"We asked: Is it state or federal law you're concerned with? She wasn't really clear," Larsen said. "I've been a city attorney for 30 years. We're not hayseeds here. But all we could get from them was that they were going to conduct an investigation."
"We tried to cooperate," added Pope. "We kept asking 'What's your issue here? Let's work to resolve it.'... We never got an answer."
'THERE'S NO INDUSTRY HERE'
Isleton, a tranquil settlement along the winding Sacramento River surrounded by cornfields and pear orchards, has had more than its share of troubles with the law over its 88-year history. The labyrinths of the river delta's sloughs and tributaries have long provided privacy to smugglers and other kinds of people looking to live below the radar. Locals still mention the former brothels on the two-block long Main Street, which today features only few restaurants, shops and art galleries.
More recently, the city's failure to file annual audits and charges of corruption in the police department and city government have resulted in other grand jury investigations -- until Pope and Sullivan were hired a few years ago to straighten things out.
"There is nothing we've done that has not been fully public," said Pope.
The economy now victimizes Isleton more than any criminal activity. Half the storefronts on Main Street have "For Lease" signs in their windows, and businesses elsewhere in the city limp along with the patronage of loyal locals and a limited number of tourists, bikers and boaters.
"Isleton is not a river stop anymore. The canneries are gone. Asparagus is being grown elsewhere," said John Romero, a boater and Bay Area telecommunications specialist who lives in an unincorporated part of town. It was no wonder, he said, that a city with no remaining economic foundation saw in the cannabis project a hope of survival.
"We're really bummed it's not happening," said Karen Franscioni, a stained glass artist and gallery owner. "All the people we know in town were in favor of it. Because it was going to bring money into town. There is no industry here."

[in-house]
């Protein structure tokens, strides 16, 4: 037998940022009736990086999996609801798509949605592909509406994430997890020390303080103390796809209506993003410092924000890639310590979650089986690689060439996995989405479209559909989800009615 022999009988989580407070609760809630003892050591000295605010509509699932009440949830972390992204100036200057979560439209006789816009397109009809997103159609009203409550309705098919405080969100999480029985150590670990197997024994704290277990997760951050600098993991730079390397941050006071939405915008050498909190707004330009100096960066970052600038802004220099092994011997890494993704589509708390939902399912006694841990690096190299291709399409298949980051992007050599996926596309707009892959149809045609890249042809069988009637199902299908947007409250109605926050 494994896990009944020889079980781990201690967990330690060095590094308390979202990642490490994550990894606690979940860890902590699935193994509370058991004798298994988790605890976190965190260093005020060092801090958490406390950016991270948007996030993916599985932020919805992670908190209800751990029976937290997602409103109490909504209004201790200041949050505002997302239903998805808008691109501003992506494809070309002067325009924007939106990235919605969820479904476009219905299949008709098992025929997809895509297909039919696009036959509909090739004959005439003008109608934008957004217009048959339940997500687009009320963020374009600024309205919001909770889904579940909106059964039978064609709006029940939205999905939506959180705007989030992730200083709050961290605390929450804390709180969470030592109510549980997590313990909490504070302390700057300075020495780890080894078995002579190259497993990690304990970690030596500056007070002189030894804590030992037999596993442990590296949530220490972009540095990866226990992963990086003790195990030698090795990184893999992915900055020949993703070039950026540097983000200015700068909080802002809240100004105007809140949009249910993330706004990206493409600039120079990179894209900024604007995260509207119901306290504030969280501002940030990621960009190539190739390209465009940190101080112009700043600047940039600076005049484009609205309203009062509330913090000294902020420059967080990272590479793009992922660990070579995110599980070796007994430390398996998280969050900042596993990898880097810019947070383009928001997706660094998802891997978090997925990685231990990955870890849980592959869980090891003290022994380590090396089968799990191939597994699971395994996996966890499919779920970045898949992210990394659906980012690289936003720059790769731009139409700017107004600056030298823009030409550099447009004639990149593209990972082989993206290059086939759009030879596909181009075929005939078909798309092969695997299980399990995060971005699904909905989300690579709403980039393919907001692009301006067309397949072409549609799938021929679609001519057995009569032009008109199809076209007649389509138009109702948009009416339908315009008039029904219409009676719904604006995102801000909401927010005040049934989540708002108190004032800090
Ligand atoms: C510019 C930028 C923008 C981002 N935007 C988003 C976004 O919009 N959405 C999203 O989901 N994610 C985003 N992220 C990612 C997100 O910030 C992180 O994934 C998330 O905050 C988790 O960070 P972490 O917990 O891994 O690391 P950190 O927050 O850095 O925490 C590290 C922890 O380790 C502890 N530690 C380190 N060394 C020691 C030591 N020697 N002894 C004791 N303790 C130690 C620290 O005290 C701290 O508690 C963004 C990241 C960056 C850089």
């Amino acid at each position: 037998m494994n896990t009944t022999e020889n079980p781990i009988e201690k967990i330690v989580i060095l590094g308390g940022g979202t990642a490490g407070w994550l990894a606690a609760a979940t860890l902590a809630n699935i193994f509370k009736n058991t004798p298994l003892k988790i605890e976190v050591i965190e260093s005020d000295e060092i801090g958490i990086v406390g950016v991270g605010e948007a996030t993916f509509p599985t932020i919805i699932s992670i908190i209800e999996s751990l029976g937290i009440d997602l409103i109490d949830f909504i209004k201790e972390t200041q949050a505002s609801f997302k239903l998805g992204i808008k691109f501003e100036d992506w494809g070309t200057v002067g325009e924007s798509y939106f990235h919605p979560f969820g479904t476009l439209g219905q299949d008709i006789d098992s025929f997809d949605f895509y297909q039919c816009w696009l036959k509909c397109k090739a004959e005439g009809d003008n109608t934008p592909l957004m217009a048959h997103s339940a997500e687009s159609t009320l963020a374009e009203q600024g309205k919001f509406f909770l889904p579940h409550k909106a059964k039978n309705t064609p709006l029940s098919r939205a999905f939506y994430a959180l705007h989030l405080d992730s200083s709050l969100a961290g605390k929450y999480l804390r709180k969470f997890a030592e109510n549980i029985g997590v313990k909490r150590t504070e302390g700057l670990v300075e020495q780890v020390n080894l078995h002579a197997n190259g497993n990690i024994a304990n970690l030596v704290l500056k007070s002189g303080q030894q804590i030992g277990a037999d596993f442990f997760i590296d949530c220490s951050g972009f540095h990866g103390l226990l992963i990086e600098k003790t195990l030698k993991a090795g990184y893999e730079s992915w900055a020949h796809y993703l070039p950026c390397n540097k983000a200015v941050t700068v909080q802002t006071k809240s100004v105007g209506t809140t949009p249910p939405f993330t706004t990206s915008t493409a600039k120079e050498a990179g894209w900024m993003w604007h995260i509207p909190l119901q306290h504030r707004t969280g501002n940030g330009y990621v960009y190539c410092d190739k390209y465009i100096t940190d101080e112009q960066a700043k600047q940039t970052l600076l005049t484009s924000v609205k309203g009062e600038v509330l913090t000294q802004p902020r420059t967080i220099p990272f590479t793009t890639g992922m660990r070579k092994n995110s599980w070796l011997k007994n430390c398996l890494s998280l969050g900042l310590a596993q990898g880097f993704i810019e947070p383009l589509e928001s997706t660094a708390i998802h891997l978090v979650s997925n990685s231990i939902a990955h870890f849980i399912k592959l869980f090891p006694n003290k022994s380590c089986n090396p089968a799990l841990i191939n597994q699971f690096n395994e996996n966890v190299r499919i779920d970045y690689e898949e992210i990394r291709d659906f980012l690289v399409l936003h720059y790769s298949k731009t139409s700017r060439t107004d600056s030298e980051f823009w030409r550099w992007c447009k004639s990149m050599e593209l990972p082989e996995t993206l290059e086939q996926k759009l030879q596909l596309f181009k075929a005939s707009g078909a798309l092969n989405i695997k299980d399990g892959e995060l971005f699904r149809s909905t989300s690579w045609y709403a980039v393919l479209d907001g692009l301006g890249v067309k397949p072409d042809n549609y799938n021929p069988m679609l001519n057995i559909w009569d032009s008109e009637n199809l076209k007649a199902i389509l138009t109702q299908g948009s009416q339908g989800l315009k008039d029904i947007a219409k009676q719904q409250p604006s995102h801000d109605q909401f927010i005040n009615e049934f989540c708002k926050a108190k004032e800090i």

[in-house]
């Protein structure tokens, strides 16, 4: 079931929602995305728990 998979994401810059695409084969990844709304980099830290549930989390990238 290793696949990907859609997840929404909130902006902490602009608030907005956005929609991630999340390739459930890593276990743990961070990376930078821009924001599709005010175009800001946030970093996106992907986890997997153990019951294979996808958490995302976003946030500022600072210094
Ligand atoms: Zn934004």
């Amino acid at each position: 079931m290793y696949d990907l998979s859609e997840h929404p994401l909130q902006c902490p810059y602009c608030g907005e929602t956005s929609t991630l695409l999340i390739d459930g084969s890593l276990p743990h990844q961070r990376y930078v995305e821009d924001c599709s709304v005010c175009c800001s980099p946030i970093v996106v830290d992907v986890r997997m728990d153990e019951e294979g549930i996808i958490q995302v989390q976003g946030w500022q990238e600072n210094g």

Hair stylist Maria Vasquez, proprietor of The Hairloom on Main Street and the mother of two school-aged children, said that not everyone in Isleton initially supported the cannabis farm.
"I was concerned at first. None of my family or friends do drugs, and my children are young, so I didn't really know what this proposal was going to do, and whether it would create a drug environment here, or what," she said.
But as she found out more about the nature of the project, "I came to agree that it would do a good thing for this town," she said. "Because of the money, and also those people who really need it."
"Where was the harm? Who was going to be hurt by it? No one," said Pace, sitting in her bar among sparse customers on a recent weekday afternoon. "All the money would've been put to good use."
While it was too soon for any sort of allocations to have been devised, Pope said that every department in the city government would have benefited from the increase in funding, from the volunteer Fire Department to youth recreation programs. More than 50 Isleton area residents would have found employment on the project, including a local architect and contractors.
Pope disputes the grand jury's characterization of DAG as an "elusive" company that "exploited" a city "highly vulnerable to a seemingly lucrative proposal." He said that the jury's charge that DAG came in and offered to beef up the local police department with new computers and video surveillance equipment to secure the grow facility -- and the town -- was also false.
"They didn't offer -- I insisted on it," Pope said.
Sullivan felt particularly angered by the grand jury investigation's implications that he stood behind the proposal for personal or departmental gain.
"Some media have painted me as being blinded by greed for these things," said Sullivan. "It's not greed. It's reality ... Here we've always been poor. But when the economy tanked, this place suffered even more."
Sullivan added that revenue from the project could have been used to pay his reserve officers, who currently volunteer, an hourly wage. "We could have a state of the art police department here," he said.
As a former enforcer of marijuana law, flying helicopter patrols with the California Highway Patrol, Sullivan explained that things look different to him now, on the ground.
"I've educated myself: What's a collective, a dispensary, that there are people already growing medical marijuana within our city and around the state," he said. "I also know about the Mexican cartels and the white boy grows up in Humboldt County. I know there are people in it for the money. The real problem is we have people who are legitimately ill and need it. I'm not opposed to that; I am opposed to abuses of a system that permits it."
"I think the D.A.'s and the A.G.'s concern is that it's going to get so big -- we're talking beaucoup bucks," he added. "And they haven't figured out what they want to do about it."